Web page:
Wealth over health

One of the biggest most talked about points of the budget is the rise in healthcare allocation. The government claims it has increased healthcare spending by a record 137 pc. However, even a slightly closer examination of the numbers exposes the sleight of hand used by the finance minister as this year, the expense head has been changed from health to health and wellbeing and instead of just being healthcare, now the budget has added drinking water supply as well as the one-time expense of the vaccination against Covid19.

“If you compare apples to apples and oranges to oranges then the budget of health and family only increased from INR 650 billion to 750 billion, even in the middle of this huge pandemic. But by including 350 billion for vaccination, by including the budget for sanitation and supply of drinking water in the budget of health and well-being. So, when you claim that there is a 137 pc jump in the expenditure, you are actually not comparing apples and apples,” points out Vissa.

However, the government allocations do not adequate seem adequate even for healthcare. For instance, the government has promised to vaccinate 300 million people against Covid19. The cost of each vaccine dose is about INR 206, making it INR 412 for each person or INR 123.6 billion excluding taxes just for purchase of vaccines for 300 million people. Add to that taxes as well as cost of storage, distribution and administration, the amount of INR 350 billion earmarked for vaccination starts to look a bit shaky.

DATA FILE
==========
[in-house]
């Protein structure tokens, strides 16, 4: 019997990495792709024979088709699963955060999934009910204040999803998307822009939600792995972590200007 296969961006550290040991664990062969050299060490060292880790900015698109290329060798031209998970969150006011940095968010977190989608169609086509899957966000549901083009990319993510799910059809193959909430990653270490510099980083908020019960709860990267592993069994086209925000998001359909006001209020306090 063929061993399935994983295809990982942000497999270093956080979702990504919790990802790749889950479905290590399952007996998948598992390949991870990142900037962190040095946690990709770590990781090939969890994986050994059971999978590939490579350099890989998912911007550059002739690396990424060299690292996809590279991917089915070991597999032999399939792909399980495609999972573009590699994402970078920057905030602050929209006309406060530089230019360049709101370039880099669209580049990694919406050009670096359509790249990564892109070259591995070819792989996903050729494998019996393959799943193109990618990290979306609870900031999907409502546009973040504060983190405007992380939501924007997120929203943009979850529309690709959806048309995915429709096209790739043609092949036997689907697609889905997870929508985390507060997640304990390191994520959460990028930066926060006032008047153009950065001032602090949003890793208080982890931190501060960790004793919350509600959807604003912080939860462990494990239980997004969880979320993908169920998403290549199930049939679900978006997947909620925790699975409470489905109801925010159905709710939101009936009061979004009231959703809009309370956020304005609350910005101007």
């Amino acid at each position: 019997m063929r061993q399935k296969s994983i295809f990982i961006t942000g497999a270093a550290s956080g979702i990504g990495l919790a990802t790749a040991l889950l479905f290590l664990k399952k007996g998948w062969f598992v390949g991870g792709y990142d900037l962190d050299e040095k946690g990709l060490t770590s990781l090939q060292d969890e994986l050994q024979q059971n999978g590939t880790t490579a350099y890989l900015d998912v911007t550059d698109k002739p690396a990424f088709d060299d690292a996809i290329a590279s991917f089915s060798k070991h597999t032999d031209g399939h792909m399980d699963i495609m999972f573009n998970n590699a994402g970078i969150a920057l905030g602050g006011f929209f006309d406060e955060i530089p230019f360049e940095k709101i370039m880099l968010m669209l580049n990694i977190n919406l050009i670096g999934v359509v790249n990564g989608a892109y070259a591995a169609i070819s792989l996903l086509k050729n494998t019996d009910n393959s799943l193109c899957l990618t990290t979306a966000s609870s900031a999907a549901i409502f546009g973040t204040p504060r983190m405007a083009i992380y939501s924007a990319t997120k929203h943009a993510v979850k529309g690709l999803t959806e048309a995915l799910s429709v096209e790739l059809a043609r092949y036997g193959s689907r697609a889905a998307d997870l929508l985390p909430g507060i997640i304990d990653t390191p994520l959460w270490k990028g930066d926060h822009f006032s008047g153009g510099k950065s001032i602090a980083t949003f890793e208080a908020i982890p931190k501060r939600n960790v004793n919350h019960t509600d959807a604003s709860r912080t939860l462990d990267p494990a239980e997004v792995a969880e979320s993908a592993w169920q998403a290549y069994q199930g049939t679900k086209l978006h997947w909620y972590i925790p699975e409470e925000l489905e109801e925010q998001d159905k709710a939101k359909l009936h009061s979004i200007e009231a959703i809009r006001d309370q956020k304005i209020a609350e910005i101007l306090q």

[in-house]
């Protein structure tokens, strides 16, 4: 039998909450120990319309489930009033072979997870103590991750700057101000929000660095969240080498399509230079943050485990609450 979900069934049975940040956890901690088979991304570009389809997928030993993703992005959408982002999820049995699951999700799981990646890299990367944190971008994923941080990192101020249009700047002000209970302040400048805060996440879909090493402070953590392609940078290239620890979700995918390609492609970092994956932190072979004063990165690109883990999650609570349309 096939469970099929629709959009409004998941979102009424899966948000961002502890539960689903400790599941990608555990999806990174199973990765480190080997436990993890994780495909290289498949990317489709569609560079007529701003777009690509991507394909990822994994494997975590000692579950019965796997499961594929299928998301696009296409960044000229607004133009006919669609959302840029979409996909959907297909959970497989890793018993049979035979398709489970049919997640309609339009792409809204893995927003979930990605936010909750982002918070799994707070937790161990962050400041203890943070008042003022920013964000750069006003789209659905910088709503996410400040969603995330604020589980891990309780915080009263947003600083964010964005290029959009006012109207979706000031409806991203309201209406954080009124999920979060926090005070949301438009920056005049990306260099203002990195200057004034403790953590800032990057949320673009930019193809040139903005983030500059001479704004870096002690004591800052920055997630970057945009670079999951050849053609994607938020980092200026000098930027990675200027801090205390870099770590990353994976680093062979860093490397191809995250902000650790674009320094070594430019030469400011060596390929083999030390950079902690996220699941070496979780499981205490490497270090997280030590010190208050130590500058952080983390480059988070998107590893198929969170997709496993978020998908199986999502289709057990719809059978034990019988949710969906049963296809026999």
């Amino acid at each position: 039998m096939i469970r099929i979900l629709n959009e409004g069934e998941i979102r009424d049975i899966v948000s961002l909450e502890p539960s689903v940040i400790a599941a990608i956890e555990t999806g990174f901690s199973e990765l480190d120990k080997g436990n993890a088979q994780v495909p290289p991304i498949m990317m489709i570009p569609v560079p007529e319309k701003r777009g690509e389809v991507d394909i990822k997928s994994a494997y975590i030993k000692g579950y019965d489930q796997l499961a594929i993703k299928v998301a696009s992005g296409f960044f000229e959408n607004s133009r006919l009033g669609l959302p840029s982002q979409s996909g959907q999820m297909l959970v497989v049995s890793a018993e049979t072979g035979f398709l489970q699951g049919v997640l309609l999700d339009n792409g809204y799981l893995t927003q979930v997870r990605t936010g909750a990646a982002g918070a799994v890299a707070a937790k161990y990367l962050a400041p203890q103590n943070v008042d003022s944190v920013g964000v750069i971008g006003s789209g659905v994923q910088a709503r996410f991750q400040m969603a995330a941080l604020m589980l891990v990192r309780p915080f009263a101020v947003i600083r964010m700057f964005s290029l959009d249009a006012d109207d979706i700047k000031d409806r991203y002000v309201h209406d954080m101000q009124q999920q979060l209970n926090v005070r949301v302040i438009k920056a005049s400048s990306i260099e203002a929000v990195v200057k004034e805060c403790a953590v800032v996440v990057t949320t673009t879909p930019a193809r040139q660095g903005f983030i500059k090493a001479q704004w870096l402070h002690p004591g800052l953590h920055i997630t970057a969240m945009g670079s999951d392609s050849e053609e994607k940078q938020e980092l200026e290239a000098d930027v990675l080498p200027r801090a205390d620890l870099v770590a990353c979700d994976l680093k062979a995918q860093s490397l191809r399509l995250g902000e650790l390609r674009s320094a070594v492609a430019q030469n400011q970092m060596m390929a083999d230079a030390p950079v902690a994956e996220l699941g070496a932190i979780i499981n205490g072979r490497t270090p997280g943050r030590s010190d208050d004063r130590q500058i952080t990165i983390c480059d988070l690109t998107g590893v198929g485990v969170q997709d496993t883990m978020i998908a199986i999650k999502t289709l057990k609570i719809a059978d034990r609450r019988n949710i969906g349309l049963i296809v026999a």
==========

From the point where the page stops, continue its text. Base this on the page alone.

Also, public spending on healthcare is amongst the lowest in the world, with barely 1.3 pc of GDP last year. This means that for each rupee spent by the government on healthcare, citizens have to spend at least two more. Numerous studies have shown over the years that unexpected healthcare costs or hospitalisation is the single biggest cause of pushing an entire household below the poverty line. The government ought to have raised real expense on boosting public healthcare infrastructure to a level where it makes a real difference to the people.

However, critics have low expectations of something like that coming from this government, which they accuse of making big announcements and failing to reach even their modest targets. “It’s a matter of smoke and mirror. Actually, when you are in a slowdown the spending from the government has to be more so that it gives a boost, but really the total allocations under this budget in nominal terms have reduced in from INR 34.87 trillion which was last year, it became something like INR 35 trillion. In real terms, the total expenditure in budget has actually reduced whereas it required a bigger boost. Secondly the numbers which are been put out in the budget are actually not being spent. So the actual expenditure in the budget is even much lower than what is being projected. Basic honesty in terms of presenting financial figure is not there in this government and they have played this same kind of game with numbers earlier as well. Of the INR 1 trillion that was meant for spending on agri-infrastructure as part of the pandemic economic package announced eight months ago, latest data from the Economic Survey says that projects worth less than INR 20 billion have been sanctioned and not one rupee has been spent so far,” says Vissa.